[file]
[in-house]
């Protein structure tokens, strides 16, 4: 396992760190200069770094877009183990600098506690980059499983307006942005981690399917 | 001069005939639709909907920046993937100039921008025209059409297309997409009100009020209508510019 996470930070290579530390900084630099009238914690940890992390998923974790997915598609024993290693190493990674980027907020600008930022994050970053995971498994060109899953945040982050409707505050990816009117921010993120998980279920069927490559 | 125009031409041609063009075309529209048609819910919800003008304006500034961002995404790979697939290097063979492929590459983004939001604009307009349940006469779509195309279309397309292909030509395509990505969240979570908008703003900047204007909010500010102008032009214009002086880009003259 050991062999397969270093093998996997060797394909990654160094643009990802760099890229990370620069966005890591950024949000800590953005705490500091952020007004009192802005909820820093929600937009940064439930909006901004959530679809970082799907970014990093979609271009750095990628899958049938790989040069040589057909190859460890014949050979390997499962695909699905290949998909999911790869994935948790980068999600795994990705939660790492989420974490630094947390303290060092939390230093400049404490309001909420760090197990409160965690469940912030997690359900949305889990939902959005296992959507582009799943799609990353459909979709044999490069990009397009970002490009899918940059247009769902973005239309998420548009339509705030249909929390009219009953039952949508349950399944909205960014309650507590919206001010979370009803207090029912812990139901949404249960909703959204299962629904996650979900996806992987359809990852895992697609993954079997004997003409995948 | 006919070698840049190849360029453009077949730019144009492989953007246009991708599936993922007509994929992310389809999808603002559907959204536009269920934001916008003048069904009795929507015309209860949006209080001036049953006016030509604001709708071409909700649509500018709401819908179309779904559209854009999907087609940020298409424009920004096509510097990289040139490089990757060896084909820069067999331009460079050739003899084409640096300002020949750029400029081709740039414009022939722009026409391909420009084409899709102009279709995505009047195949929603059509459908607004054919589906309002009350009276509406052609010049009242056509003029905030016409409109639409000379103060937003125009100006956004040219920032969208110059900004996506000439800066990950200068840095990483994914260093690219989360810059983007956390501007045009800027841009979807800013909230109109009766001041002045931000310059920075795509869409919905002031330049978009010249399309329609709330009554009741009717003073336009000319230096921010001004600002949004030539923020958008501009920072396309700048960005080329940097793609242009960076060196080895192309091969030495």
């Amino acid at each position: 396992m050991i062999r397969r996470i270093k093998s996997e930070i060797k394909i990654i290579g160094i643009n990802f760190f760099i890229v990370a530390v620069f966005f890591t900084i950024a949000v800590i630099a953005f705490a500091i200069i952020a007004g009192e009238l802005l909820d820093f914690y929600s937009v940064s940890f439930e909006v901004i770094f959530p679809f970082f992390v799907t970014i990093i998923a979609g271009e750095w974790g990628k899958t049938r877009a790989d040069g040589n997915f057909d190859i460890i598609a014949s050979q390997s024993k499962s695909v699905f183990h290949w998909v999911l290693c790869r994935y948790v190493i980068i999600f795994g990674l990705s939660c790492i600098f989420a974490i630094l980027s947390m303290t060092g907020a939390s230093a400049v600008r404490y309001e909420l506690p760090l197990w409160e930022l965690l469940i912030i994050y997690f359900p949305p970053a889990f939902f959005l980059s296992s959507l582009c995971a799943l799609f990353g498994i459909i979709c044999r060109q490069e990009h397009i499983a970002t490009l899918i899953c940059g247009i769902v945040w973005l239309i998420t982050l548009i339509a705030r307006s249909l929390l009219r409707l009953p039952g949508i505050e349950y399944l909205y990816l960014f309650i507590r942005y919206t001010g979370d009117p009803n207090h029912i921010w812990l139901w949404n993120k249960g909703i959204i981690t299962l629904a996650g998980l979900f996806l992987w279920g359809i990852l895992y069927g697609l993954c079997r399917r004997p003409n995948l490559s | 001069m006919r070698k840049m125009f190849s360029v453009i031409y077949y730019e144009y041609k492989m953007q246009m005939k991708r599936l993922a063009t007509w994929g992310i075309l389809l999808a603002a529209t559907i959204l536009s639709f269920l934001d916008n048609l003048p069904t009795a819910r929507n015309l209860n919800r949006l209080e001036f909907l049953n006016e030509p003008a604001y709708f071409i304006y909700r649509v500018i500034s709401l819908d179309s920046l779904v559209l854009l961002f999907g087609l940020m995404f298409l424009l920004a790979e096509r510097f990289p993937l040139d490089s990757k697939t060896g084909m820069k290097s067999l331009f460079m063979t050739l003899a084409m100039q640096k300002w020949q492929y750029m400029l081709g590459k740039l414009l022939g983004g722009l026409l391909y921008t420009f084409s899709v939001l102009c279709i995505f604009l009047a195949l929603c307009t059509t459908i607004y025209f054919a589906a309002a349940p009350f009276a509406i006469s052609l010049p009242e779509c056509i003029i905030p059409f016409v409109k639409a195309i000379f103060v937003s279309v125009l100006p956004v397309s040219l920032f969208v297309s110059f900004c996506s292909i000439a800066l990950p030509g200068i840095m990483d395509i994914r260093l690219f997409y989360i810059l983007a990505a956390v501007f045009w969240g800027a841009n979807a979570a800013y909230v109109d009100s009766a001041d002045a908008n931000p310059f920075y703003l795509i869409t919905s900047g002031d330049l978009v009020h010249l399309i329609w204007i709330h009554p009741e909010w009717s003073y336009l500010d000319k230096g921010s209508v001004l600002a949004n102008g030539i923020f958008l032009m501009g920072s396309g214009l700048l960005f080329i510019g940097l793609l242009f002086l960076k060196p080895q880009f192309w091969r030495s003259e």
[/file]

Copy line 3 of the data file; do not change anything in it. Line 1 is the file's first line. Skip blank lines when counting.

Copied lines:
């Amino acid at each position: 396992m050991i062999r397969r996470i270093k093998s996997e930070i060797k394909i990654i290579g160094i643009n990802f760190f760099i890229v990370a530390v620069f966005f890591t900084i950024a949000v800590i630099a953005f705490a500091i200069i952020a007004g009192e009238l802005l909820d820093f914690y929600s937009v940064s940890f439930e909006v901004i770094f959530p679809f970082f992390v799907t970014i990093i998923a979609g271009e750095w974790g990628k899958t049938r877009a790989d040069g040589n997915f057909d190859i460890i598609a014949s050979q390997s024993k499962s695909v699905f183990h290949w998909v999911l290693c790869r994935y948790v190493i980068i999600f795994g990674l990705s939660c790492i600098f989420a974490i630094l980027s947390m303290t060092g907020a939390s230093a400049v600008r404490y309001e909420l506690p760090l197990w409160e930022l965690l469940i912030i994050y997690f359900p949305p970053a889990f939902f959005l980059s296992s959507l582009c995971a799943l799609f990353g498994i459909i979709c044999r060109q490069e990009h397009i499983a970002t490009l899918i899953c940059g247009i769902v945040w973005l239309i998420t982050l548009i339509a705030r307006s249909l929390l009219r409707l009953p039952g949508i505050e349950y399944l909205y990816l960014f309650i507590r942005y919206t001010g979370d009117p009803n207090h029912i921010w812990l139901w949404n993120k249960g909703i959204i981690t299962l629904a996650g998980l979900f996806l992987w279920g359809i990852l895992y069927g697609l993954c079997r399917r004997p003409n995948l490559s | 001069m006919r070698k840049m125009f190849s360029v453009i031409y077949y730019e144009y041609k492989m953007q246009m005939k991708r599936l993922a063009t007509w994929g992310i075309l389809l999808a603002a529209t559907i959204l536009s639709f269920l934001d916008n048609l003048p069904t009795a819910r929507n015309l209860n919800r949006l209080e001036f909907l049953n006016e030509p003008a604001y709708f071409i304006y909700r649509v500018i500034s709401l819908d179309s920046l779904v559209l854009l961002f999907g087609l940020m995404f298409l424009l920004a790979e096509r510097f990289p993937l040139d490089s990757k697939t060896g084909m820069k290097s067999l331009f460079m063979t050739l003899a084409m100039q640096k300002w020949q492929y750029m400029l081709g590459k740039l414009l022939g983004g722009l026409l391909y921008t420009f084409s899709v939001l102009c279709i995505f604009l009047a195949l929603c307009t059509t459908i607004y025209f054919a589906a309002a349940p009350f009276a509406i006469s052609l010049p009242e779509c056509i003029i905030p059409f016409v409109k639409a195309i000379f103060v937003s279309v125009l100006p956004v397309s040219l920032f969208v297309s110059f900004c996506s292909i000439a800066l990950p030509g200068i840095m990483d395509i994914r260093l690219f997409y989360i810059l983007a990505a956390v501007f045009w969240g800027a841009n979807a979570a800013y909230v109109d009100s009766a001041d002045a908008n931000p310059f920075y703003l795509i869409t919905s900047g002031d330049l978009v009020h010249l399309i329609w204007i709330h009554p009741e909010w009717s003073y336009l500010d000319k230096g921010s209508v001004l600002a949004n102008g030539i923020f958008l032009m501009g920072s396309g214009l700048l960005f080329i510019g940097l793609l242009f002086l960076k060196p080895q880009f192309w091969r030495s003259e």